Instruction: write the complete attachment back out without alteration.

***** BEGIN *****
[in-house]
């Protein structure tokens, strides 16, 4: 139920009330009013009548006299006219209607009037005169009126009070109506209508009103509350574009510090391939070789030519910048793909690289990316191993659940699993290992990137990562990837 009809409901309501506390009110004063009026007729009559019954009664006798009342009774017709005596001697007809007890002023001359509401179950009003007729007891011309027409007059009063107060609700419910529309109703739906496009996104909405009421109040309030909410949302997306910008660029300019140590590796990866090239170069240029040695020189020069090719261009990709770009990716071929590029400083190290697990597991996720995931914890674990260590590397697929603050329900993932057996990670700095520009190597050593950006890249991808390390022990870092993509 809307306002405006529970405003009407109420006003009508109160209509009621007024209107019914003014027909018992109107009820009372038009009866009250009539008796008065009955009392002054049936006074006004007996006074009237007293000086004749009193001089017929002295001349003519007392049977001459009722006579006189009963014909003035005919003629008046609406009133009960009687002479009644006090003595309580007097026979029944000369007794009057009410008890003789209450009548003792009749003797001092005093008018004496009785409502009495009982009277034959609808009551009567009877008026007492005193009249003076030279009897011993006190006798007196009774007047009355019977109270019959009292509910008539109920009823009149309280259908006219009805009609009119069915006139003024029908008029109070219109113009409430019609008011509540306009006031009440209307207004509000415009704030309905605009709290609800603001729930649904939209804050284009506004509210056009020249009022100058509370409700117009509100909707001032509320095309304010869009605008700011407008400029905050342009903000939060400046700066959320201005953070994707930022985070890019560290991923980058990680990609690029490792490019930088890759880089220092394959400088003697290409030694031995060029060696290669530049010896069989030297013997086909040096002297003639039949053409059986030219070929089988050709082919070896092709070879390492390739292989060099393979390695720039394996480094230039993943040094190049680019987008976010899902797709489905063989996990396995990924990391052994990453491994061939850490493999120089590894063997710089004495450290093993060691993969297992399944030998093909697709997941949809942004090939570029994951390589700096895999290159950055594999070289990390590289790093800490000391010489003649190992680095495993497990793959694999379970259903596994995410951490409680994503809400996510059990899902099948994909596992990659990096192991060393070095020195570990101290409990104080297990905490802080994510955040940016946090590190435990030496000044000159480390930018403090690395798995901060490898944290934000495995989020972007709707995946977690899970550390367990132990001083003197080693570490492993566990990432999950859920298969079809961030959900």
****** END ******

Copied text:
[in-house]
């Protein structure tokens, strides 16, 4: 139920009330009013009548006299006219209607009037005169009126009070109506209508009103509350574009510090391939070789030519910048793909690289990316191993659940699993290992990137990562990837 009809409901309501506390009110004063009026007729009559019954009664006798009342009774017709005596001697007809007890002023001359509401179950009003007729007891011309027409007059009063107060609700419910529309109703739906496009996104909405009421109040309030909410949302997306910008660029300019140590590796990866090239170069240029040695020189020069090719261009990709770009990716071929590029400083190290697990597991996720995931914890674990260590590397697929603050329900993932057996990670700095520009190597050593950006890249991808390390022990870092993509 809307306002405006529970405003009407109420006003009508109160209509009621007024209107019914003014027909018992109107009820009372038009009866009250009539008796008065009955009392002054049936006074006004007996006074009237007293000086004749009193001089017929002295001349003519007392049977001459009722006579006189009963014909003035005919003629008046609406009133009960009687002479009644006090003595309580007097026979029944000369007794009057009410008890003789209450009548003792009749003797001092005093008018004496009785409502009495009982009277034959609808009551009567009877008026007492005193009249003076030279009897011993006190006798007196009774007047009355019977109270019959009292509910008539109920009823009149309280259908006219009805009609009119069915006139003024029908008029109070219109113009409430019609008011509540306009006031009440209307207004509000415009704030309905605009709290609800603001729930649904939209804050284009506004509210056009020249009022100058509370409700117009509100909707001032509320095309304010869009605008700011407008400029905050342009903000939060400046700066959320201005953070994707930022985070890019560290991923980058990680990609690029490792490019930088890759880089220092394959400088003697290409030694031995060029060696290669530049010896069989030297013997086909040096002297003639039949053409059986030219070929089988050709082919070896092709070879390492390739292989060099393979390695720039394996480094230039993943040094190049680019987008976010899902797709489905063989996990396995990924990391052994990453491994061939850490493999120089590894063997710089004495450290093993060691993969297992399944030998093909697709997941949809942004090939570029994951390589700096895999290159950055594999070289990390590289790093800490000391010489003649190992680095495993497990793959694999379970259903596994995410951490409680994503809400996510059990899902099948994909596992990659990096192991060393070095020195570990101290409990104080297990905490802080994510955040940016946090590190435990030496000044000159480390930018403090690395798995901060490898944290934000495995989020972007709707995946977690899970550390367990132990001083003197080693570490492993566990990432999950859920298969079809961030959900």